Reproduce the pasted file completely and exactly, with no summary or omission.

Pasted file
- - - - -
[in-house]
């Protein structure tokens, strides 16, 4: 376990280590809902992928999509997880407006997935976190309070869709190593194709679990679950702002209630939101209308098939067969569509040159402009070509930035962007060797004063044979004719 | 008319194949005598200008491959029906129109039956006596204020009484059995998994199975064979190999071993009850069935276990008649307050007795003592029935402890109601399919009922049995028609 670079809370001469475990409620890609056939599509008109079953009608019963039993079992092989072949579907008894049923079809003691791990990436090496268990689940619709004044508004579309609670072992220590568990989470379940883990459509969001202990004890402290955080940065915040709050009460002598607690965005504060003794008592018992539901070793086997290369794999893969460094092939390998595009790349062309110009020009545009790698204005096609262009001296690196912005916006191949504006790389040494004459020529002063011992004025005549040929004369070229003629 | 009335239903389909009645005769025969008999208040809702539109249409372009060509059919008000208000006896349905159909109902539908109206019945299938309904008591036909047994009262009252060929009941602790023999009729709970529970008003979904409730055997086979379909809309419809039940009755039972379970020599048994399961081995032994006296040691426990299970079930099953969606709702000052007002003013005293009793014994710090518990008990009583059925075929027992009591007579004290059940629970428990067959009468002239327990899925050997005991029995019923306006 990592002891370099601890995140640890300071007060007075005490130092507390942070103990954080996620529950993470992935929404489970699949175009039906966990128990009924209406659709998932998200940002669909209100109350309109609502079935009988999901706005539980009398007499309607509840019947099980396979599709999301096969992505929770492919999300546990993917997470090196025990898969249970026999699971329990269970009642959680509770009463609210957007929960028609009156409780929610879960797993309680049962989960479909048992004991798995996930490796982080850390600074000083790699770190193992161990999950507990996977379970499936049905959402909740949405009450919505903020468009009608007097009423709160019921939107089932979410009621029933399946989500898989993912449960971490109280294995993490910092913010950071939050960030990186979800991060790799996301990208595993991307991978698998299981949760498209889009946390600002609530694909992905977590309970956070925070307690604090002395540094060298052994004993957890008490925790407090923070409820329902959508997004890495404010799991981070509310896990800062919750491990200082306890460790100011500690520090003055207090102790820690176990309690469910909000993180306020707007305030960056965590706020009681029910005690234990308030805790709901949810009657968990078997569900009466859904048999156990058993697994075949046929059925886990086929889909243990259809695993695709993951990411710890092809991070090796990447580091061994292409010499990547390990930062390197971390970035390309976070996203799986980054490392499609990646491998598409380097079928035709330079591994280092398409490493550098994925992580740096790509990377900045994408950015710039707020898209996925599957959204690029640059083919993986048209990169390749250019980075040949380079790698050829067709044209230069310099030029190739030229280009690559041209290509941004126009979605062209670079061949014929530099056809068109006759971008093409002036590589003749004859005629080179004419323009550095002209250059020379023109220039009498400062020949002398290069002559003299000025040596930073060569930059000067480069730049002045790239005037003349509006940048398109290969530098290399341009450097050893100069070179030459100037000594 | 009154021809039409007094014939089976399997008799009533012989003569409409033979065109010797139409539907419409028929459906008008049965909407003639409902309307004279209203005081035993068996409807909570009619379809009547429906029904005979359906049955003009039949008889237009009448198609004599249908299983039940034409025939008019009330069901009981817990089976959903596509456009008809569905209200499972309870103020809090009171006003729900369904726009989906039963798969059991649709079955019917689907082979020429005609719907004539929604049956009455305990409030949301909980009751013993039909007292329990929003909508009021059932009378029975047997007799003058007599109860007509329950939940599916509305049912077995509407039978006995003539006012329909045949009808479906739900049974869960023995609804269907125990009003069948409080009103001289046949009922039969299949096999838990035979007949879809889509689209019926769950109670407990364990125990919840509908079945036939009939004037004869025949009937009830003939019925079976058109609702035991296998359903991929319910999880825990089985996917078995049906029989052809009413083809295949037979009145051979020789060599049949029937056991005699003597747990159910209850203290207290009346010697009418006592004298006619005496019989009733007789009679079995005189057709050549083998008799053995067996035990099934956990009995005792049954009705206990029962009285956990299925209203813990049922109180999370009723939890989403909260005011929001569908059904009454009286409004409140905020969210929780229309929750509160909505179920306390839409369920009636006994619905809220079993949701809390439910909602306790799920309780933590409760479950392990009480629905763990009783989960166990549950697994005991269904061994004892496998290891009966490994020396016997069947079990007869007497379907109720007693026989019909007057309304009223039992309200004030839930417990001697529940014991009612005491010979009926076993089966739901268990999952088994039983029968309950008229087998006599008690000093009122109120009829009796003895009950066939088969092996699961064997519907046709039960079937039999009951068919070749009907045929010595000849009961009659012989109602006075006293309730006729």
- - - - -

[in-house]
């Protein structure tokens, strides 16, 4: 376990280590809902992928999509997880407006997935976190309070869709190593194709679990679950702002209630939101209308098939067969569509040159402009070509930035962007060797004063044979004719 | 008319194949005598200008491959029906129109039956006596204020009484059995998994199975064979190999071993009850069935276990008649307050007795003592029935402890109601399919009922049995028609 670079809370001469475990409620890609056939599509008109079953009608019963039993079992092989072949579907008894049923079809003691791990990436090496268990689940619709004044508004579309609670072992220590568990989470379940883990459509969001202990004890402290955080940065915040709050009460002598607690965005504060003794008592018992539901070793086997290369794999893969460094092939390998595009790349062309110009020009545009790698204005096609262009001296690196912005916006191949504006790389040494004459020529002063011992004025005549040929004369070229003629 | 009335239903389909009645005769025969008999208040809702539109249409372009060509059919008000208000006896349905159909109902539908109206019945299938309904008591036909047994009262009252060929009941602790023999009729709970529970008003979904409730055997086979379909809309419809039940009755039972379970020599048994399961081995032994006296040691426990299970079930099953969606709702000052007002003013005293009793014994710090518990008990009583059925075929027992009591007579004290059940629970428990067959009468002239327990899925050997005991029995019923306006 990592002891370099601890995140640890300071007060007075005490130092507390942070103990954080996620529950993470992935929404489970699949175009039906966990128990009924209406659709998932998200940002669909209100109350309109609502079935009988999901706005539980009398007499309607509840019947099980396979599709999301096969992505929770492919999300546990993917997470090196025990898969249970026999699971329990269970009642959680509770009463609210957007929960028609009156409780929610879960797993309680049962989960479909048992004991798995996930490796982080850390600074000083790699770190193992161990999950507990996977379970499936049905959402909740949405009450919505903020468009009608007097009423709160019921939107089932979410009621029933399946989500898989993912449960971490109280294995993490910092913010950071939050960030990186979800991060790799996301990208595993991307991978698998299981949760498209889009946390600002609530694909992905977590309970956070925070307690604090002395540094060298052994004993957890008490925790407090923070409820329902959508997004890495404010799991981070509310896990800062919750491990200082306890460790100011500690520090003055207090102790820690176990309690469910909000993180306020707007305030960056965590706020009681029910005690234990308030805790709901949810009657968990078997569900009466859904048999156990058993697994075949046929059925886990086929889909243990259809695993695709993951990411710890092809991070090796990447580091061994292409010499990547390990930062390197971390970035390309976070996203799986980054490392499609990646491998598409380097079928035709330079591994280092398409490493550098994925992580740096790509990377900045994408950015710039707020898209996925599957959204690029640059083919993986048209990169390749250019980075040949380079790698050829067709044209230069310099030029190739030229280009690559041209290509941004126009979605062209670079061949014929530099056809068109006759971008093409002036590589003749004859005629080179004419323009550095002209250059020379023109220039009498400062020949002398290069002559003299000025040596930073060569930059000067480069730049002045790239005037003349509006940048398109290969530098290399341009450097050893100069070179030459100037000594 | 009154021809039409007094014939089976399997008799009533012989003569409409033979065109010797139409539907419409028929459906008008049965909407003639409902309307004279209203005081035993068996409807909570009619379809009547429906029904005979359906049955003009039949008889237009009448198609004599249908299983039940034409025939008019009330069901009981817990089976959903596509456009008809569905209200499972309870103020809090009171006003729900369904726009989906039963798969059991649709079955019917689907082979020429005609719907004539929604049956009455305990409030949301909980009751013993039909007292329990929003909508009021059932009378029975047997007799003058007599109860007509329950939940599916509305049912077995509407039978006995003539006012329909045949009808479906739900049974869960023995609804269907125990009003069948409080009103001289046949009922039969299949096999838990035979007949879809889509689209019926769950109670407990364990125990919840509908079945036939009939004037004869025949009937009830003939019925079976058109609702035991296998359903991929319910999880825990089985996917078995049906029989052809009413083809295949037979009145051979020789060599049949029937056991005699003597747990159910209850203290207290009346010697009418006592004298006619005496019989009733007789009679079995005189057709050549083998008799053995067996035990099934956990009995005792049954009705206990029962009285956990299925209203813990049922109180999370009723939890989403909260005011929001569908059904009454009286409004409140905020969210929780229309929750509160909505179920306390839409369920009636006994619905809220079993949701809390439910909602306790799920309780933590409760479950392990009480629905763990009783989960166990549950697994005991269904061994004892496998290891009966490994020396016997069947079990007869007497379907109720007693026989019909007057309304009223039992309200004030839930417990001697529940014991009612005491010979009926076993089966739901268990999952088994039983029968309950008229087998006599008690000093009122109120009829009796003895009950066939088969092996699961064997519907046709039960079937039999009951068919070749009907045929010595000849009961009659012989109602006075006293309730006729």